But on to nicer things - well not the weather because that was awful for most of the time, I mean, 14 degrees in July? - it was lovely to see some of our dear friends, now all spread a bit far and wide sadly which meant we just couldn't fit everyone in.  It was less of a pleasure to run into the founder members of the local Coven of  Sour Old Hags at the village cafe.  They had already heard of my arrival  ("What? Daily Mail Wylye Girl". Sometimes don't you just wish for a little bit of dementia). They were huddled round a cauldron bubbling over with oeil de gecko and foie de grenouille or I suppose it could just have been a table, with faces like slapped culs - I am so bilingual!  There was an almost audible intake of breath at my audacity then they were desperately disappointed when Monsieur M, who for reasons known best to himself was sitting with them, leapt up to give me a kiss and have a long chat.  I wished them a cheery good morning. They glared at me with mouths turned down like so many dead trouts and stayed silent. No wonder their poor husbands were sitting inside nursing alcoholic drinks when the sun was barely over the yard arm.

We stayed with lovely friends who, bless them, had postponed leaving on their holidays for a day so we could spend time together. As ever the welcome was warm and the conversation lively. They let us have use of their house while they were away in return for catsitting the oldest Persian cat in France, at an impressive 21 years old, although as she has a UK passport the French were recognise her claim.  I won't lie and say I wasn't concerned that she might chose my watch to shuffle this mortal coil and on more than one occasion I stood over her to check she was still with us but I'm happy to say that she survived our tender loving care.  All I can say is I hope that I am that sprightly at 92+ (I can't give you her exact age because the Purina 'How Old is Your Cat' calculator only goes up to 19.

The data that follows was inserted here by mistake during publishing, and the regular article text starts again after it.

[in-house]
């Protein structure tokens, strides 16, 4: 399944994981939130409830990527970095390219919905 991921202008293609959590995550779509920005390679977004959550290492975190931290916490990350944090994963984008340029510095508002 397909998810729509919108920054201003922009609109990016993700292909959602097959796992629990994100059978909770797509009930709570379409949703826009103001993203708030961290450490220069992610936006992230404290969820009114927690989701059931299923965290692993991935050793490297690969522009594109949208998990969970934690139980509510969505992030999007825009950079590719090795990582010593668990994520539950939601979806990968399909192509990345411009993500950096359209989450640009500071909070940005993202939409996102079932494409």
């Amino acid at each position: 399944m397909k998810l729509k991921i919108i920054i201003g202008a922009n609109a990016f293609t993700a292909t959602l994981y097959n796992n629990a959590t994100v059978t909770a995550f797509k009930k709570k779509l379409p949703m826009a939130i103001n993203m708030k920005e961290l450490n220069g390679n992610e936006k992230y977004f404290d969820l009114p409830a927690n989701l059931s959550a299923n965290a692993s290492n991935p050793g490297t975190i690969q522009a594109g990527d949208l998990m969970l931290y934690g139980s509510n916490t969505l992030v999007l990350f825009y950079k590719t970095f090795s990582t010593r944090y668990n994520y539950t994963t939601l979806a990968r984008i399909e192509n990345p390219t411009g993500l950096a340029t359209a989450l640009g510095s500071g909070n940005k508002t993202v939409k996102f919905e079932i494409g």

The following day we delivered The Daughter to High Security Summer Music Camp, where, for a significant sum of money, she stays in a municipal campsite in a dodgy plastic tent that resembles a Turkish Bath in the daytime and a fridge during the night, and puts on a musical from scratch, including props and scenery, in a week.  She loves it and we love her so we stump up the cash and off she goes.  It attract students from all around the world, many of whom are at drama school and the standards are high.  This year was the 10th Anniversary so they were putting on a cabaret, with songs from the last 10 years' productions and a gala dinner, but more of that later.

On Monday we went to Agen so I could buy some linen curtains. We stupidly thought we would get something to eat in the evening. In a reasonable sized French town, in the peak tourist season. You'd think wouldn't you.  But no. Apart from the Station Buffet as recommended, bizarrely, by Rick Stein, everywhere was closed. I keep thinking that there must be another buffet in another station because it's average at best and in the evening it is THE place to go to find a lady of the night. It's distinctly seedy.  After two hours of looking we had lost our appetites and in the end we went home for sausage sandwiches.

Next stop Albi. We jumped into our very nice Citroen C5, a free upgrade from Avis, thank you very much, and headed off to some other friends who live there.  They are guardians of a very lovely property which belongs to....we I couldn't possibly say but it's for sale if you've got 1.5 million euros stuffed down the back of your sofa.